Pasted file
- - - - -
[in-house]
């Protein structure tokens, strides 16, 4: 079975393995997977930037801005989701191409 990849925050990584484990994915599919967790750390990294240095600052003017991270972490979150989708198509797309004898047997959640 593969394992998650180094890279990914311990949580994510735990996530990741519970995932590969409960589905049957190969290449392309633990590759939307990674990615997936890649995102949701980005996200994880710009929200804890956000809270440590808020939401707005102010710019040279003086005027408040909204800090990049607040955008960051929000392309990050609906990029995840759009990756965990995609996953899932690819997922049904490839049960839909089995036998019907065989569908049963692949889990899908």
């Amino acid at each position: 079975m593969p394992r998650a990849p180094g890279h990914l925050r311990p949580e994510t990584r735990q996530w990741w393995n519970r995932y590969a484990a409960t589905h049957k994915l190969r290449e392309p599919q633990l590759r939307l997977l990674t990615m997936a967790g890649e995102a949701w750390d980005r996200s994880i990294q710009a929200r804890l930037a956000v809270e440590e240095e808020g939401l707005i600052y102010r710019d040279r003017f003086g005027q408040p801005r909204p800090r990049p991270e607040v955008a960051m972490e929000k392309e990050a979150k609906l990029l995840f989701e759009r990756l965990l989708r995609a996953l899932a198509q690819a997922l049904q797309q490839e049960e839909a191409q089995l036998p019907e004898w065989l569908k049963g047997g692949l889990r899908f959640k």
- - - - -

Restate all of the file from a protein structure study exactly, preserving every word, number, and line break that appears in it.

[in-house]
């Protein structure tokens, strides 16, 4: 079975393995997977930037801005989701191409 990849925050990584484990994915599919967790750390990294240095600052003017991270972490979150989708198509797309004898047997959640 593969394992998650180094890279990914311990949580994510735990996530990741519970995932590969409960589905049957190969290449392309633990590759939307990674990615997936890649995102949701980005996200994880710009929200804890956000809270440590808020939401707005102010710019040279003086005027408040909204800090990049607040955008960051929000392309990050609906990029995840759009990756965990995609996953899932690819997922049904490839049960839909089995036998019907065989569908049963692949889990899908």
């Amino acid at each position: 079975m593969p394992r998650a990849p180094g890279h990914l925050r311990p949580e994510t990584r735990q996530w990741w393995n519970r995932y590969a484990a409960t589905h049957k994915l190969r290449e392309p599919q633990l590759r939307l997977l990674t990615m997936a967790g890649e995102a949701w750390d980005r996200s994880i990294q710009a929200r804890l930037a956000v809270e440590e240095e808020g939401l707005i600052y102010r710019d040279r003017f003086g005027q408040p801005r909204p800090r990049p991270e607040v955008a960051m972490e929000k392309e990050a979150k609906l990029l995840f989701e759009r990756l965990l989708r995609a996953l899932a198509q690819a997922l049904q797309q490839e049960e839909a191409q089995l036998p019907e004898w065989l569908k049963g047997g692949l889990r899908f959640k």